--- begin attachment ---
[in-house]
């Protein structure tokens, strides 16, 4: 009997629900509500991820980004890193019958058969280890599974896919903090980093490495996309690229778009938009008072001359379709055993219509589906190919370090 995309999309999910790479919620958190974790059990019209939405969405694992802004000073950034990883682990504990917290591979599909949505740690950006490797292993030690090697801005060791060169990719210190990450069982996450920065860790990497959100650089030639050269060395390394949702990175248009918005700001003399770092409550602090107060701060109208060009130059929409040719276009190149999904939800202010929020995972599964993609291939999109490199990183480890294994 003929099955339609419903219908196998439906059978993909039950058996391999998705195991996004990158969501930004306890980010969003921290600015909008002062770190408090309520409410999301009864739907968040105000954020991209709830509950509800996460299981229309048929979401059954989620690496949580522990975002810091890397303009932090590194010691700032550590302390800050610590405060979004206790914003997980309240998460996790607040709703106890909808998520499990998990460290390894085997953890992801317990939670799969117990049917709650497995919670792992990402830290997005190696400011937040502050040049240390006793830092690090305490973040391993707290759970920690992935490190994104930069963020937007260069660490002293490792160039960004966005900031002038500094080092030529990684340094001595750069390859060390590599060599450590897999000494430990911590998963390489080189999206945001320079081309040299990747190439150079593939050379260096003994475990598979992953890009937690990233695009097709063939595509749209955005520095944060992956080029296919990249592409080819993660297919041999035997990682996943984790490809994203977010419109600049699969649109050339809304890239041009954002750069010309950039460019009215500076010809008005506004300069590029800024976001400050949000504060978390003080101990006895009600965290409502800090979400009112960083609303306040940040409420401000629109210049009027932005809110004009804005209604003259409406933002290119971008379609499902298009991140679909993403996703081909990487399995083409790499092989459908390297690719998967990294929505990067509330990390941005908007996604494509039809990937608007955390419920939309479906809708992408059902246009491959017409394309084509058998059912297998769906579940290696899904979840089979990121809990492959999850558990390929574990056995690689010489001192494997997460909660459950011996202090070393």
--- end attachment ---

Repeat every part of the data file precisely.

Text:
[in-house]
């Protein structure tokens, strides 16, 4: 009997629900509500991820980004890193019958058969280890599974896919903090980093490495996309690229778009938009008072001359379709055993219509589906190919370090 995309999309999910790479919620958190974790059990019209939405969405694992802004000073950034990883682990504990917290591979599909949505740690950006490797292993030690090697801005060791060169990719210190990450069982996450920065860790990497959100650089030639050269060395390394949702990175248009918005700001003399770092409550602090107060701060109208060009130059929409040719276009190149999904939800202010929020995972599964993609291939999109490199990183480890294994 003929099955339609419903219908196998439906059978993909039950058996391999998705195991996004990158969501930004306890980010969003921290600015909008002062770190408090309520409410999301009864739907968040105000954020991209709830509950509800996460299981229309048929979401059954989620690496949580522990975002810091890397303009932090590194010691700032550590302390800050610590405060979004206790914003997980309240998460996790607040709703106890909808998520499990998990460290390894085997953890992801317990939670799969117990049917709650497995919670792992990402830290997005190696400011937040502050040049240390006793830092690090305490973040391993707290759970920690992935490190994104930069963020937007260069660490002293490792160039960004966005900031002038500094080092030529990684340094001595750069390859060390590599060599450590897999000494430990911590998963390489080189999206945001320079081309040299990747190439150079593939050379260096003994475990598979992953890009937690990233695009097709063939595509749209955005520095944060992956080029296919990249592409080819993660297919041999035997990682996943984790490809994203977010419109600049699969649109050339809304890239041009954002750069010309950039460019009215500076010809008005506004300069590029800024976001400050949000504060978390003080101990006895009600965290409502800090979400009112960083609303306040940040409420401000629109210049009027932005809110004009804005209604003259409406933002290119971008379609499902298009991140679909993403996703081909990487399995083409790499092989459908390297690719998967990294929505990067509330990390941005908007996604494509039809990937608007955390419920939309479906809708992408059902246009491959017409394309084509058998059912297998769906579940290696899904979840089979990121809990492959999850558990390929574990056995690689010489001192494997997460909660459950011996202090070393």